The Bitcoin Whistleblower
Julian Assange and WikiLeaks have been long-term supporters and advocates for Bitcoin and cryptocurrency community. “The one, who kicked the hornet’s nest” in today’s BTCMEX throwback.
WikiLeaks has kicked the hornet’s nest, and the swarm is headed towards us.Satoshi Nakamoto
Those were the last words published by the Bitcoin founder, Satoshi Nakamoto, on the Bitcointalk forum. In 2010, WikiLeaks and Assange contemplated using Bitcoin for donations after the US government created a financial blockade against the organization.
Back then, Nakamoto responded that the project needed to grow gradually so the software can be strengthened along the way. He made the appeal to WikiLeaks not to try to use Bitcoin. Bitcoin was a small beta community in its infancy at that time. The heat would likely destroy the network at that stage, worried the Bitcoin creator.
A year later, on 14 June 2011, the official Twitter account announced that WikiLeaks started accepting anonymous Bitcoin donations. The famous whistleblowing organization has spread the word about cryptocurrency.
WikiLeaks turned to Bitcoin donations because it couldn’t raise and store funds in any other way. Bitcoin and WikiLeaks became somewhat intertwined, early fledging movements that both had their roots in the cypherpunk community.
Bitcoin funding allowed the organization to continue and to post, among other things, secret files about Guantanamo Bay, correspondence from the Syrian government, Saudi Arabian diplomatic cables, and the intellectual property component of the Trans-Pacific Partnership deal, which had been negotiated in secret up until then. WikiLeaks would also then publish internal CIA documents talking about how the agency can hack into smartphones, routers, computers, and internet-enabled devices such as smart TVs.
Much of this may not have been possible without the Bitcoins donated to WikiLeaks. Julian Assange commented that he made close to a 50,000% return on Bitcoin as a direct result of the US government imposed financial blockade on WikiLeaks. He would also go on to opine that it was the “real Occupy Wall Street”, referring to how Bitcoin could displace the same financial-political banking institutions protesters were furious about.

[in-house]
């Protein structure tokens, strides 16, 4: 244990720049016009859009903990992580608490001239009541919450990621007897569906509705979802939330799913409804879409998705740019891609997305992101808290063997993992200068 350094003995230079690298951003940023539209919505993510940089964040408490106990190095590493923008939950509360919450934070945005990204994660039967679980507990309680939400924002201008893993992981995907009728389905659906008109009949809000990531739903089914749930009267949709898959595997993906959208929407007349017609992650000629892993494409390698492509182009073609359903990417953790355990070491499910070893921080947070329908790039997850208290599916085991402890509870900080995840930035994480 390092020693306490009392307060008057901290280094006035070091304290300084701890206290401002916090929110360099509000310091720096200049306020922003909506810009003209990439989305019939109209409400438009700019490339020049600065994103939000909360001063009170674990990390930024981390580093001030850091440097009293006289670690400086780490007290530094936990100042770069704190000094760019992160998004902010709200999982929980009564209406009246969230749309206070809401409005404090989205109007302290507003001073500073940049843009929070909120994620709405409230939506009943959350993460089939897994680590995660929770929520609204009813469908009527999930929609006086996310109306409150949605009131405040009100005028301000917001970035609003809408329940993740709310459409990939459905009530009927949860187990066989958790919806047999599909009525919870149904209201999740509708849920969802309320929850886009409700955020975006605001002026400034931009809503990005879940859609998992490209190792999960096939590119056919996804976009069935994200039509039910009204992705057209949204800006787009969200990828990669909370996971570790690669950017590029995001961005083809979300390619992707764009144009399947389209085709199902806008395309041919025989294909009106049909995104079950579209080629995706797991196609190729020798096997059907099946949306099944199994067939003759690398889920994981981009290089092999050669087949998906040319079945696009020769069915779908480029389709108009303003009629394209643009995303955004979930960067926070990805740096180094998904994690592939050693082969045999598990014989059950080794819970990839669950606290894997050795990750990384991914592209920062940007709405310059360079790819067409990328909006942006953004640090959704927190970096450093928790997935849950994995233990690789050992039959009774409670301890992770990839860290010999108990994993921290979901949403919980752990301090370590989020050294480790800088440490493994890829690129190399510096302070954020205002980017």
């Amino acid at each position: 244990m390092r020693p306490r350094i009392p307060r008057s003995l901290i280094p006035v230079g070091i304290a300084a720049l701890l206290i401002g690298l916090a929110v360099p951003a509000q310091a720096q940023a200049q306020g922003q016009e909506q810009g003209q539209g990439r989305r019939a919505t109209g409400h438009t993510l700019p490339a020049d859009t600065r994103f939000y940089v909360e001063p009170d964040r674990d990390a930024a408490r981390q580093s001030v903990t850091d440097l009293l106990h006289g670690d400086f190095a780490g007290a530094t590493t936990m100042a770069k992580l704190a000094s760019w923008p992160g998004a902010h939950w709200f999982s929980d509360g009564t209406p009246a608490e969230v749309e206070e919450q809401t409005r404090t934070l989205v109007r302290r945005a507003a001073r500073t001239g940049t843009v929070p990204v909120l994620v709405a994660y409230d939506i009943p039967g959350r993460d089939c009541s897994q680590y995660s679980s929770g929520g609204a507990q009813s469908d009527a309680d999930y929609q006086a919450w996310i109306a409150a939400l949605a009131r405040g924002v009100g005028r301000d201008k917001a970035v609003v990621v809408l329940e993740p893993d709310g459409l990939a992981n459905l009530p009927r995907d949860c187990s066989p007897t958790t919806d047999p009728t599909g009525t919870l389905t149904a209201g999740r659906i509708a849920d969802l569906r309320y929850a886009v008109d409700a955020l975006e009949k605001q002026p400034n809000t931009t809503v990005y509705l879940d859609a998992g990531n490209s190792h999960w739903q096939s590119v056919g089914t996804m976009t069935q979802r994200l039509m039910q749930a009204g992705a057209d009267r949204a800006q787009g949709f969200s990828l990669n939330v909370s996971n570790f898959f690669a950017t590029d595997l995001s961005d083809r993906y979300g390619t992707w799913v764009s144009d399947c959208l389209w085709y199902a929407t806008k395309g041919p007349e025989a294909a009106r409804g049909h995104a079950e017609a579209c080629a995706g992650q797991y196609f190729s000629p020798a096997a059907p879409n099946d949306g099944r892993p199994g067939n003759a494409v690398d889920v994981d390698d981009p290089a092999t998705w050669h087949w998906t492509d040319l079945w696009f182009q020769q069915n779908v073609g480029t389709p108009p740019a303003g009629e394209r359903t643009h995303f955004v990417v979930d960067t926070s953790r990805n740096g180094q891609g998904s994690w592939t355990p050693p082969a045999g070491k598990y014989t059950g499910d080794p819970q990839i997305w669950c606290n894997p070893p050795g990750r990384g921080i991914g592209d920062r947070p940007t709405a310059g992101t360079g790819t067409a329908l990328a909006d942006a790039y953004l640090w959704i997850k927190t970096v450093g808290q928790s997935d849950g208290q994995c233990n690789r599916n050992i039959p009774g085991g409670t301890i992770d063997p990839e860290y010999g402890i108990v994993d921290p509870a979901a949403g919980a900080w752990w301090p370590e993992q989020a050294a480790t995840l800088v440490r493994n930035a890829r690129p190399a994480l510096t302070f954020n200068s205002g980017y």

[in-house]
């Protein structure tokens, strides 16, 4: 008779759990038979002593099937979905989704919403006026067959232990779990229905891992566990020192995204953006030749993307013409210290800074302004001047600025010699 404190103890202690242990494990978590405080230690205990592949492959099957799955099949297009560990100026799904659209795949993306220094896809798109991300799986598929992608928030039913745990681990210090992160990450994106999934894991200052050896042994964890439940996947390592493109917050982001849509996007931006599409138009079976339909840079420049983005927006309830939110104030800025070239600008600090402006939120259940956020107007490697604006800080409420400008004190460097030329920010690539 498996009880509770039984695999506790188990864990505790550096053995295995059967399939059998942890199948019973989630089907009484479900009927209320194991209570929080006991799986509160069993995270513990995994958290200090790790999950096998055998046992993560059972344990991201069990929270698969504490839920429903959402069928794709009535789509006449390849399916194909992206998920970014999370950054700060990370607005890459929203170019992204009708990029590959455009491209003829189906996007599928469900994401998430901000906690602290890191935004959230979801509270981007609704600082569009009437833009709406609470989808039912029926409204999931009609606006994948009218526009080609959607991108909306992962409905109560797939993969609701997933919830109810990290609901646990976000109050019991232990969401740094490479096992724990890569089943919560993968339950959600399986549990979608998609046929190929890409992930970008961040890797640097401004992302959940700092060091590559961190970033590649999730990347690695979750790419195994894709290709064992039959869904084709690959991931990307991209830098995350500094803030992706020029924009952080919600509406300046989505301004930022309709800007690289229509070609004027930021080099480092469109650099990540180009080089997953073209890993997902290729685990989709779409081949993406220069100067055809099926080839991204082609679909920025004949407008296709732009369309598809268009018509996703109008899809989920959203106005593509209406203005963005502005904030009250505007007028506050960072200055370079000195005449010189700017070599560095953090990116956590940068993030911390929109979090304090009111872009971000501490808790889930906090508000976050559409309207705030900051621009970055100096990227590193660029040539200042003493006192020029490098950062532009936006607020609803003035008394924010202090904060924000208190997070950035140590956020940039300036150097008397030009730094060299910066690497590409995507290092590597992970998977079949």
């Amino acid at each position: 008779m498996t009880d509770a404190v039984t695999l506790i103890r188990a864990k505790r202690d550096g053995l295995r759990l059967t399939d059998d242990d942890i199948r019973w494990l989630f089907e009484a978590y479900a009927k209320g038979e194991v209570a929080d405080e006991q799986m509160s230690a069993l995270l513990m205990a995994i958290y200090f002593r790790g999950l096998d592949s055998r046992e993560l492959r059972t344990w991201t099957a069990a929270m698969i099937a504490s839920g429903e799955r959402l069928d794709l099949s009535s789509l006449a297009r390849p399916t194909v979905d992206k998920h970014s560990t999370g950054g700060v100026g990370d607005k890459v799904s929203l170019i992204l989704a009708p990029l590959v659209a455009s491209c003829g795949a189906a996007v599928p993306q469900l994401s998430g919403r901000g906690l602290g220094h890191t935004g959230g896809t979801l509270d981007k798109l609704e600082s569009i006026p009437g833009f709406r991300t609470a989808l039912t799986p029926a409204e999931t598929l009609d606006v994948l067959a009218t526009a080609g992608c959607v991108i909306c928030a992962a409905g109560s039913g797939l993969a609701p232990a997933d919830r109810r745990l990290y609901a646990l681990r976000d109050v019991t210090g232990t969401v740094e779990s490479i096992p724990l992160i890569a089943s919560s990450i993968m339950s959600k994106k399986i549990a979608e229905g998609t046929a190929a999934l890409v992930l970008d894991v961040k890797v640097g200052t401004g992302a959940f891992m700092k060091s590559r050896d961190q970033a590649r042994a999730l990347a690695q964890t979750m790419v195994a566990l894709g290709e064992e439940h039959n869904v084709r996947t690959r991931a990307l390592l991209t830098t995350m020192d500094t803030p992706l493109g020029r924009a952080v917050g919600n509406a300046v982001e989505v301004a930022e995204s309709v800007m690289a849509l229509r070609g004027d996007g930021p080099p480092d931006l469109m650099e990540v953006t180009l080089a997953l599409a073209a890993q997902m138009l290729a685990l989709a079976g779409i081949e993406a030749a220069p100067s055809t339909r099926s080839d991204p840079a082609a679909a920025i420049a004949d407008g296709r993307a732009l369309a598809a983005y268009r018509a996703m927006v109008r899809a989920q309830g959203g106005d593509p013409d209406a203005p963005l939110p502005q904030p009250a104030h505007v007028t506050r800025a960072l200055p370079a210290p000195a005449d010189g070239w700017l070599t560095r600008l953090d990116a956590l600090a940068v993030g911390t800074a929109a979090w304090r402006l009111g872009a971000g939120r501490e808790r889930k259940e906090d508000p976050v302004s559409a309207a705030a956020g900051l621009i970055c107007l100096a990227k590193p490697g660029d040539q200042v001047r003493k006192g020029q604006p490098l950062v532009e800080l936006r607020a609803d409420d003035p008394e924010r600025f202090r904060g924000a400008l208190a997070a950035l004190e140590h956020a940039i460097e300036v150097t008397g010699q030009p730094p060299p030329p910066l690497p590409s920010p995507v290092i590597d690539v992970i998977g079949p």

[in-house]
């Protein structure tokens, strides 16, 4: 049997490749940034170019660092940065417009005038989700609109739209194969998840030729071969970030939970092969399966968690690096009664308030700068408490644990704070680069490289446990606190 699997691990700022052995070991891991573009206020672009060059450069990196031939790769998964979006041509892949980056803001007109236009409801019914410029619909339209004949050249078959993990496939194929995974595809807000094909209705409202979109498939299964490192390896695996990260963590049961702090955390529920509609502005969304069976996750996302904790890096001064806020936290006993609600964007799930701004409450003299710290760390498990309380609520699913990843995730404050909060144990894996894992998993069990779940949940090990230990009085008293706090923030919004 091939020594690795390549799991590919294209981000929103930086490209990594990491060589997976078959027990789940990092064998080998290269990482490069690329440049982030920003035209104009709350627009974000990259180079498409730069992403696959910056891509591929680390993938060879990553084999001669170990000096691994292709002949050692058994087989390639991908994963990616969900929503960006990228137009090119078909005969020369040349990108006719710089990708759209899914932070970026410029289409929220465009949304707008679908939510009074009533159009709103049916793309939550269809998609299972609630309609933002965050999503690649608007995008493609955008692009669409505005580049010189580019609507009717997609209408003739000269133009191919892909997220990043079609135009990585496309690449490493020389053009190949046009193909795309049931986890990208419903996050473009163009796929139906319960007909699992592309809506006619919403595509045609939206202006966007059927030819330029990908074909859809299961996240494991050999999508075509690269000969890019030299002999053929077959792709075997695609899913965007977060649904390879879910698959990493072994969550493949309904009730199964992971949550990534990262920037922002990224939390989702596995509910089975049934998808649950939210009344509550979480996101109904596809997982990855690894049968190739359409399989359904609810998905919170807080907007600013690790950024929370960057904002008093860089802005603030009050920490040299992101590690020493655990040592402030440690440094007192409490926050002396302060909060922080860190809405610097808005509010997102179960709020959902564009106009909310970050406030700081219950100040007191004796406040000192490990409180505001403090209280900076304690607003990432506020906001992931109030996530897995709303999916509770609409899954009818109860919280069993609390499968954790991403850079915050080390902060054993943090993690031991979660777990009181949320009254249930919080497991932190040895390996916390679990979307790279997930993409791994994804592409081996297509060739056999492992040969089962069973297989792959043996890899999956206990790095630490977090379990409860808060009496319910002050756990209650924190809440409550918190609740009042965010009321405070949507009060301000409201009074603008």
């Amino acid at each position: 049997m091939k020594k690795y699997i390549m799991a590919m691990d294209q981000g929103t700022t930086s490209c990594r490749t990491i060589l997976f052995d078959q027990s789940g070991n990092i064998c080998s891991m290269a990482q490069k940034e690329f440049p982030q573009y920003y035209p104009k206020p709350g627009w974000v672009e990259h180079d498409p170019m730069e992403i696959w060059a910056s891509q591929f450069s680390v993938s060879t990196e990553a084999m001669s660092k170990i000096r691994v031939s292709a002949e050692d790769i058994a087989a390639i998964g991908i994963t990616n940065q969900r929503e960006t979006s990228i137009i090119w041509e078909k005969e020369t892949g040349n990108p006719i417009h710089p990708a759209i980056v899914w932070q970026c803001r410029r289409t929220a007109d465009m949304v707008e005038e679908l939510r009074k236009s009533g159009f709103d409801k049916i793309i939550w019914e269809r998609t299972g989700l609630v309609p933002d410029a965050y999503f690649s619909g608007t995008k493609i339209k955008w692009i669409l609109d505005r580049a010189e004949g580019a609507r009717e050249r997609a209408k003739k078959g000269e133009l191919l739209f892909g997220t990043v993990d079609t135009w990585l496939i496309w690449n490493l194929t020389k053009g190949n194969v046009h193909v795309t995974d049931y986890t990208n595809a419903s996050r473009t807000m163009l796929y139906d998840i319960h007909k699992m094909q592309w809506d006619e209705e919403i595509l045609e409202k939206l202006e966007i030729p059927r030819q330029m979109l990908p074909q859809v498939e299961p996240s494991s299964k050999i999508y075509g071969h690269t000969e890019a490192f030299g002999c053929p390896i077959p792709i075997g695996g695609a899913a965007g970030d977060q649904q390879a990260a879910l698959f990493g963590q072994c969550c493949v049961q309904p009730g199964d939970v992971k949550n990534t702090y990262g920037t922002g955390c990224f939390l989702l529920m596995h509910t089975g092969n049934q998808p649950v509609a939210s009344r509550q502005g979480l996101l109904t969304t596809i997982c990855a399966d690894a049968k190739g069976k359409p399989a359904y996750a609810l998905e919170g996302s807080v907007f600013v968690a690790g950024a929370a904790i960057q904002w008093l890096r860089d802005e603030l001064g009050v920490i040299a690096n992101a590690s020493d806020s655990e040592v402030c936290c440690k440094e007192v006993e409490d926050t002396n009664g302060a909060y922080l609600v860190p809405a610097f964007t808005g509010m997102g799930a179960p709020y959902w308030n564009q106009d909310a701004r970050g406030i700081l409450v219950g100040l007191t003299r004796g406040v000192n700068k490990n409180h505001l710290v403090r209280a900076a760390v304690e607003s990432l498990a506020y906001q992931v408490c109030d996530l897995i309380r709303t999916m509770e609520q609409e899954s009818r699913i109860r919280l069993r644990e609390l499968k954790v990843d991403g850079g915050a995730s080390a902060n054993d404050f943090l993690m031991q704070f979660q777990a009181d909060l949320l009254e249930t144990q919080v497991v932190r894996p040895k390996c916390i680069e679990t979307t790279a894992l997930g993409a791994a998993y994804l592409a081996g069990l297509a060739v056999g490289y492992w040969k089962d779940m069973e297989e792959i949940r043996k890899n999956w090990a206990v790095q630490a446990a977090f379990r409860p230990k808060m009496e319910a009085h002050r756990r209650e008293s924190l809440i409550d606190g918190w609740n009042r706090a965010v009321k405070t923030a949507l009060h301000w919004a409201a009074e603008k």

At the 2014 Nantucket Project, WikiLeaks editor-in-chief Julian Assange appeared in the form of a hologram. While Assange was physically located at the Ecuadorean Embassy in London, where he had been given asylum, a virtual representation of Assange appeared onstage with American film director Eugene Jarecki.
Jarecki wrote in The Guardian before the event, “it crosses my mind I may be abetting a crime or violating international extradition laws. But I reassure myself that, in this regard, the worldwide web remains a kind of wild wild west, and the virtual escape of a person is not (yet?) a crime.”
Assange spoke of Bitcoin and the problem of having one central bank. “Who controls the past – controls the future”, he said, explaining Bitcoin’s Proof-of-Work technology and highlighting the fact that verified transactions can never be erased from the blockchain.
In 2017, Assange tweeted that the 2010 financial blockade invoked “[WikiLeaks] to invest in Bitcoin”.
Following Assange’s arrest on 11 April 2019, Bitcoin donations to WikiLeaks surged significantly. Within 24 hours after the incident, the WikiLeaks Bitcoin wallet has logged 314 transactions, topping at 6.7 BTC, or roughly $34,000 at that time.
WikiLeaks saved an emerging Bitcoin community from excessive political pressure and heat its creator did not think it would survive. In turn, Bitcoin saved WikiLeaks from plunging into financial dissolution thanks to a US-based financial and services blockade that looked to tear it down, a legacy it continues through Bitcoin donations to Julian Assange’s legal defense fund.
WikiLeaks has saved Bitcoin and been saved by Bitcoin in turn.Forbes